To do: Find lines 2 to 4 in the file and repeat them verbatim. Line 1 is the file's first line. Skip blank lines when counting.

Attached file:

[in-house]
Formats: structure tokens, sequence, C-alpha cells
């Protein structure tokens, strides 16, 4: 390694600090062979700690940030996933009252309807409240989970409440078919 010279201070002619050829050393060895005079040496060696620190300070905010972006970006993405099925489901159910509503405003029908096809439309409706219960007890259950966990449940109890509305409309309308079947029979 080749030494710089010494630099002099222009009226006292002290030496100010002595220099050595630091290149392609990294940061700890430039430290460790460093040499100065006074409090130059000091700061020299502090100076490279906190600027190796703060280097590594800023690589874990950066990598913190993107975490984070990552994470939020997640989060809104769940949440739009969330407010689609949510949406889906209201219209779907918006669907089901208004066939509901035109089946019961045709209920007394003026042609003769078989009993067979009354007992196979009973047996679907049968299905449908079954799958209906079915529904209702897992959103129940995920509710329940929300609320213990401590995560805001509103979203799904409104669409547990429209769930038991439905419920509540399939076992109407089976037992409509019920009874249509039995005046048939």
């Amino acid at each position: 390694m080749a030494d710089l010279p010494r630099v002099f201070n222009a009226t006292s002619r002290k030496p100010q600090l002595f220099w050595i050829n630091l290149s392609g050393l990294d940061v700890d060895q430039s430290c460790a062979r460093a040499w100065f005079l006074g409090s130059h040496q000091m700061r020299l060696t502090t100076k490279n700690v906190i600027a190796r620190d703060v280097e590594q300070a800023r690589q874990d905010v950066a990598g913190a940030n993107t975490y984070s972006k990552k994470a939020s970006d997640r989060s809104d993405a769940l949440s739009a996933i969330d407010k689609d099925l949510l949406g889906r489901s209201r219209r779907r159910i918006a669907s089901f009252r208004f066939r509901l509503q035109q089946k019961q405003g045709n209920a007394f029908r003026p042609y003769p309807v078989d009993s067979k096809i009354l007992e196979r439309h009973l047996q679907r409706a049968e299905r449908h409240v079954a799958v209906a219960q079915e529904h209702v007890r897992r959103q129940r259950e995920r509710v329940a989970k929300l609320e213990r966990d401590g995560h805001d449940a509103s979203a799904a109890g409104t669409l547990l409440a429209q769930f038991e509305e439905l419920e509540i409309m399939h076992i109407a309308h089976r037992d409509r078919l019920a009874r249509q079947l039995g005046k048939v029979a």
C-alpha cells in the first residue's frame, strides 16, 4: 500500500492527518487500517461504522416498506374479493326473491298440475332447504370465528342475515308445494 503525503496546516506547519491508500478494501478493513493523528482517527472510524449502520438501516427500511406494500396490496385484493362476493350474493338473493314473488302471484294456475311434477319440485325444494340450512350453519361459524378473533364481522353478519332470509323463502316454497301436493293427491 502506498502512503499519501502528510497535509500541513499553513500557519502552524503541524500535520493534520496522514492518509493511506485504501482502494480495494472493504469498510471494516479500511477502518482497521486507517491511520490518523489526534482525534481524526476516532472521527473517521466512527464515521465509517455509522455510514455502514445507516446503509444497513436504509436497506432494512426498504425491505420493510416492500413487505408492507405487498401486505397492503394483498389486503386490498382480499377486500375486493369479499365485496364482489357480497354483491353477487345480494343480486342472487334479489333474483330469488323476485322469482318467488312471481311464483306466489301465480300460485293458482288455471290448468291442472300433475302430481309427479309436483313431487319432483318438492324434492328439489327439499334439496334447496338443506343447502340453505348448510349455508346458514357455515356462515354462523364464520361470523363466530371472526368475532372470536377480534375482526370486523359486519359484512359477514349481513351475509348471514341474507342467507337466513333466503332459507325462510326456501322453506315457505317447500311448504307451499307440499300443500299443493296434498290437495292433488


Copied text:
Formats: structure tokens, sequence, C-alpha cells
């Protein structure tokens, strides 16, 4: 390694600090062979700690940030996933009252309807409240989970409440078919 010279201070002619050829050393060895005079040496060696620190300070905010972006970006993405099925489901159910509503405003029908096809439309409706219960007890259950966990449940109890509305409309309308079947029979 080749030494710089010494630099002099222009009226006292002290030496100010002595220099050595630091290149392609990294940061700890430039430290460790460093040499100065006074409090130059000091700061020299502090100076490279906190600027190796703060280097590594800023690589874990950066990598913190993107975490984070990552994470939020997640989060809104769940949440739009969330407010689609949510949406889906209201219209779907918006669907089901208004066939509901035109089946019961045709209920007394003026042609003769078989009993067979009354007992196979009973047996679907049968299905449908079954799958209906079915529904209702897992959103129940995920509710329940929300609320213990401590995560805001509103979203799904409104669409547990429209769930038991439905419920509540399939076992109407089976037992409509019920009874249509039995005046048939």
């Amino acid at each position: 390694m080749a030494d710089l010279p010494r630099v002099f201070n222009a009226t006292s002619r002290k030496p100010q600090l002595f220099w050595i050829n630091l290149s392609g050393l990294d940061v700890d060895q430039s430290c460790a062979r460093a040499w100065f005079l006074g409090s130059h040496q000091m700061r020299l060696t502090t100076k490279n700690v906190i600027a190796r620190d703060v280097e590594q300070a800023r690589q874990d905010v950066a990598g913190a940030n993107t975490y984070s972006k990552k994470a939020s970006d997640r989060s809104d993405a769940l949440s739009a996933i969330d407010k689609d099925l949510l949406g889906r489901s209201r219209r779907r159910i918006a669907s089901f009252r208004f066939r509901l509503q035109q089946k019961q405003g045709n209920a007394f029908r003026p042609y003769p309807v078989d009993s067979k096809i009354l007992e196979r439309h009973l047996q679907r409706a049968e299905r449908h409240v079954a799958v209906a219960q079915e529904h209702v007890r897992r959103q129940r259950e995920r509710v329940a989970k929300l609320e213990r966990d401590g995560h805001d449940a509103s979203a799904a109890g409104t669409l547990l409440a429209q769930f038991e509305e439905l419920e509540i409309m399939h076992i109407a309308h089976r037992d409509r078919l019920a009874r249509q079947l039995g005046k048939v029979a």